Now that SB 985 has been passed into law, California can expect to see a number of stormwater management projects taking place in the near future. The Natural Resources Defense Council has named the South Coast and the Bay Area as the best places to establish such projects, at present. Though, once additional research has been carried out, other regions could prove to be just as promising.
Fortunately for developers and government officials, there’s no shortage of commercial stormwater systems that can meet (or even exceed) their expectations, like StormChamber® and SedimenTrap™.
The penalties may sound a bit stiff but the water board is only carrying out its duties, as mandated by the federal Water Pollution Control Act (Clean Water Act). This legislation is quite strict, stating that stormwater systems in every state should be designed to minimize erosion and sediment discharge, along with other criteria needing to be met for the public’s safety.
Scientifically developed systems like StormChamber’s SedimenTrap™ can help meet such strict criteria with better efficiency. This kind of system catches sediment, pollutants, and particulates from storm runoff, making the water easier to sanitize and recycle for domestic uses. One thing that makes SedimenTrap™ unique is that it filters stormwater twice; as it enters and as it leaves the system.
Installing permeable surfaces such as paving stones or bricks for patios and driveways would let the water seep into the ground. Planting trees and grass, as well as creating a rain garden in one’s backyard can also help in containing storm water. Choosing native plants for the lawn or garden is also a sound decision, as their roots are more suited for water retention.
Other technology-enhanced systems can also help. For example; installing downspouts that funnel rainwater from the roof to specialized water containers, such as a StormChamber system, is an excellent option. Such state-of-the-art storm water management BMP is easy to use, cost-efficient, and can also help in mitigating one’s contribution to water runoff within the neighborhood.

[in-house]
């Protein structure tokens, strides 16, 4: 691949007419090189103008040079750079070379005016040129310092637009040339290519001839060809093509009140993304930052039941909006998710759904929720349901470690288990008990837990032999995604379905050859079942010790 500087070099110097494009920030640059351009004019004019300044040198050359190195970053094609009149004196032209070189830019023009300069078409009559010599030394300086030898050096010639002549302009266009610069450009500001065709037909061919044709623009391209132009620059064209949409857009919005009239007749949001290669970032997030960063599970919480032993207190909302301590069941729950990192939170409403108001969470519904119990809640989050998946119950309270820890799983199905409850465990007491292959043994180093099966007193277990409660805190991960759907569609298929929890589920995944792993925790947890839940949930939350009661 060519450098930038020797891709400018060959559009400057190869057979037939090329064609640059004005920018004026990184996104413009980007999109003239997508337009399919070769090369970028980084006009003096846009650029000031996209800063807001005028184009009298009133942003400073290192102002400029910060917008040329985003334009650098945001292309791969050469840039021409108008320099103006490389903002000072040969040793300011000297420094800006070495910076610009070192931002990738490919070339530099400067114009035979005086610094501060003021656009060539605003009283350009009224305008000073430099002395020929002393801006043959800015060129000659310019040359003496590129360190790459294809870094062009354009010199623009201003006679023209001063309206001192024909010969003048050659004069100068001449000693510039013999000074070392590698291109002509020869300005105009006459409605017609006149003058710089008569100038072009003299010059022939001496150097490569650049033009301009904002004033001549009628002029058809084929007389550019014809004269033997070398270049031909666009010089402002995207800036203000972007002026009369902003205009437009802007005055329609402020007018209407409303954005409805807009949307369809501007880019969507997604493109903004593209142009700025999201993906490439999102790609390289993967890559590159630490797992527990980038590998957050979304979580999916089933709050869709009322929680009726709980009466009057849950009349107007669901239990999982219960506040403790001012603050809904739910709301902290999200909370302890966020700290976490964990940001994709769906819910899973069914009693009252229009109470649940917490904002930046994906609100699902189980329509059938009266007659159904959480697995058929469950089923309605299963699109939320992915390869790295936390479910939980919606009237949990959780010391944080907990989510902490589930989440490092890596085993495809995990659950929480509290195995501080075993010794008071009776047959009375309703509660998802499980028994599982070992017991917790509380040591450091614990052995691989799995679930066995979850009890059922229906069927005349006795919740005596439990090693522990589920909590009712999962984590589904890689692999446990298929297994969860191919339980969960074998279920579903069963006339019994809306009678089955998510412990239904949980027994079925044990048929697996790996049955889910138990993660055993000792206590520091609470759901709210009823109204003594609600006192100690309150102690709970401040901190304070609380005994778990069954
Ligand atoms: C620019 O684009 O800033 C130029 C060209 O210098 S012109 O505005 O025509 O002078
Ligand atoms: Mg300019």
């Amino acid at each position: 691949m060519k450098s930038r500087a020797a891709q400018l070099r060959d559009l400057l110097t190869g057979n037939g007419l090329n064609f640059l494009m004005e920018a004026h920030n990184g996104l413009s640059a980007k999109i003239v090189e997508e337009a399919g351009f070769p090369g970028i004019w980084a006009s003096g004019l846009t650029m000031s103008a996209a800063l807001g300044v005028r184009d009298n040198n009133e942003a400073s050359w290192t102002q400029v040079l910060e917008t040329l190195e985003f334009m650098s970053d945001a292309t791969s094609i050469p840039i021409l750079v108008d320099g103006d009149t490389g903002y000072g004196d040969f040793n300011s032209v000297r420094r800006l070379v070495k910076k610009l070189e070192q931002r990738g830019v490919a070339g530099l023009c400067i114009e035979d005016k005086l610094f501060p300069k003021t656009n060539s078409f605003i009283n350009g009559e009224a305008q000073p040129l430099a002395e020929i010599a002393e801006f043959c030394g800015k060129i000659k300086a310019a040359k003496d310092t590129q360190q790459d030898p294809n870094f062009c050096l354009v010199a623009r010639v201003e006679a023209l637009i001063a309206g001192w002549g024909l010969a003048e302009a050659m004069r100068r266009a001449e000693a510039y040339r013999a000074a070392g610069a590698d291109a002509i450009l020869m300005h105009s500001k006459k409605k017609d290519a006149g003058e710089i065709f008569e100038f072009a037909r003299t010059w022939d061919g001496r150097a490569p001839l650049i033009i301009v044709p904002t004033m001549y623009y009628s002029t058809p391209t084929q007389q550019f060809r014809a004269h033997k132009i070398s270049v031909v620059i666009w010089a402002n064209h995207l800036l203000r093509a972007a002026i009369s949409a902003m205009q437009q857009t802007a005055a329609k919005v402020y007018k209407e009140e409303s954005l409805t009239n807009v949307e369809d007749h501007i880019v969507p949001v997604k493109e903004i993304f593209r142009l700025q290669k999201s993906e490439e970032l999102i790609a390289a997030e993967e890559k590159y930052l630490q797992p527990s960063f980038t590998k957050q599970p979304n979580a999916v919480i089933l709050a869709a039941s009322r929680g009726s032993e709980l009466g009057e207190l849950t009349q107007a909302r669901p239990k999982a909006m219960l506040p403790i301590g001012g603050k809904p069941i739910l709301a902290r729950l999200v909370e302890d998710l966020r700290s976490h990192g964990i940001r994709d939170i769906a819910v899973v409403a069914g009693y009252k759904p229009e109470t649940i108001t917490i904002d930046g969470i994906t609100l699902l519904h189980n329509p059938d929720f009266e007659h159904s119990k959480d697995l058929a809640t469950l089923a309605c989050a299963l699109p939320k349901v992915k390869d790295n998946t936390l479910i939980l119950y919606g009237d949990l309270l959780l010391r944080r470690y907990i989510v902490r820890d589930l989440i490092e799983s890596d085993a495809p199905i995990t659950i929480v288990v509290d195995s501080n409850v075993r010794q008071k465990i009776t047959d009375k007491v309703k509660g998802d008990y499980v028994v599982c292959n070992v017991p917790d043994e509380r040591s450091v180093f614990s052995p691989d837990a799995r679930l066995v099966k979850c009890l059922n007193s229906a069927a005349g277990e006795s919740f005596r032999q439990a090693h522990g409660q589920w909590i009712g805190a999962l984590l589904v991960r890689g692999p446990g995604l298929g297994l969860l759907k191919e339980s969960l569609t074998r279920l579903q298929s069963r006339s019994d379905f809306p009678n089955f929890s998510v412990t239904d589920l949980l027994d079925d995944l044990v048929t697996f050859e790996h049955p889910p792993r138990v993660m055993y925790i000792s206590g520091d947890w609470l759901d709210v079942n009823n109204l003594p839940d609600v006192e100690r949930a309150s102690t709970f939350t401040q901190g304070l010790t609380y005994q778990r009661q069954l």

Communities that are located in areas where frequent rains occur may experience issues with the management of storm water runoff and flooding. To address this, man made ponds are built to help in collecting rainwater through connections to the community’s drainage system. These ponds are termed either detention ponds or retention ponds.
Either one provides communities with storage space to trap rainwater and gradually release it to the environment. Usually, these ponds are surrounded by local vegetation that act as natural flood buffers. Apart from containing storm water, these ponds also serve as holding areas for various sediments that might eventually contaminate community water supplies and water systems.
Under different circumstances, dumping storm water runoff into the ocean isn’t a wise move because this can promote the growth of bacteria in the water system. A better solution would be enacting a stormwater BMP (best management practice) that not only reduces the risk of flooding, but protects the environment as well. Solutions from stormwater BMP experts like those at StormChambers are designed to be as eco-friendly as possible, while keeping the best interests of people in mind.
One such solution utilizes underground ‘detention’ systems that store large volumes of storm water runoff for a period of time. If used in conjunction with a sediment removal system, these detention systems serve to remove harmful organisms and elements from stormwater runoffs before they are pumped to nearby streams and lakes.